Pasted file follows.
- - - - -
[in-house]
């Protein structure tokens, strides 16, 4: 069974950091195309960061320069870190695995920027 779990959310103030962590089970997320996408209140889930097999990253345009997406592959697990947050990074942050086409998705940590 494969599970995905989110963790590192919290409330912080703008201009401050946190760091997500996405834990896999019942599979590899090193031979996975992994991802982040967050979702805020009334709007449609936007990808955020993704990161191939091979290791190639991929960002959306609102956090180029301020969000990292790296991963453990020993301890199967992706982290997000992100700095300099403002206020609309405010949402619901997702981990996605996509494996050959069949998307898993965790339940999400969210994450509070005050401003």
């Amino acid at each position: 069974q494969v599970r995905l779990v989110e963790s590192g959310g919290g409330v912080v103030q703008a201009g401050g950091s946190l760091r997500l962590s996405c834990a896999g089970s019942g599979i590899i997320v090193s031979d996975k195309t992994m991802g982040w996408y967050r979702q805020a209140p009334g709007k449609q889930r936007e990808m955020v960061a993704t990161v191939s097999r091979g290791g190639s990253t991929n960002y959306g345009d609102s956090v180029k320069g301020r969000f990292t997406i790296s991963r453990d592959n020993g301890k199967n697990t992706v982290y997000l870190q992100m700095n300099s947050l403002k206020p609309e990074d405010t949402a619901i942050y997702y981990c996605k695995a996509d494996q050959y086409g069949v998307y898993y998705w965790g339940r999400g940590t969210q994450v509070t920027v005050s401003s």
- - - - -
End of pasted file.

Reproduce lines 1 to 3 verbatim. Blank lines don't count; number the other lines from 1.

[in-house]
């Protein structure tokens, strides 16, 4: 069974950091195309960061320069870190695995920027 779990959310103030962590089970997320996408209140889930097999990253345009997406592959697990947050990074942050086409998705940590 494969599970995905989110963790590192919290409330912080703008201009401050946190760091997500996405834990896999019942599979590899090193031979996975992994991802982040967050979702805020009334709007449609936007990808955020993704990161191939091979290791190639991929960002959306609102956090180029301020969000990292790296991963453990020993301890199967992706982290997000992100700095300099403002206020609309405010949402619901997702981990996605996509494996050959069949998307898993965790339940999400969210994450509070005050401003």
């Amino acid at each position: 069974q494969v599970r995905l779990v989110e963790s590192g959310g919290g409330v912080v103030q703008a201009g401050g950091s946190l760091r997500l962590s996405c834990a896999g089970s019942g599979i590899i997320v090193s031979d996975k195309t992994m991802g982040w996408y967050r979702q805020a209140p009334g709007k449609q889930r936007e990808m955020v960061a993704t990161v191939s097999r091979g290791g190639s990253t991929n960002y959306g345009d609102s956090v180029k320069g301020r969000f990292t997406i790296s991963r453990d592959n020993g301890k199967n697990t992706v982290y997000l870190q992100m700095n300099s947050l403002k206020p609309e990074d405010t949402a619901i942050y997702y981990c996605k695995a996509d494996q050959y086409g069949v998307y898993y998705w965790g339940r999400g940590t969210q994450v509070t920027v005050s401003s």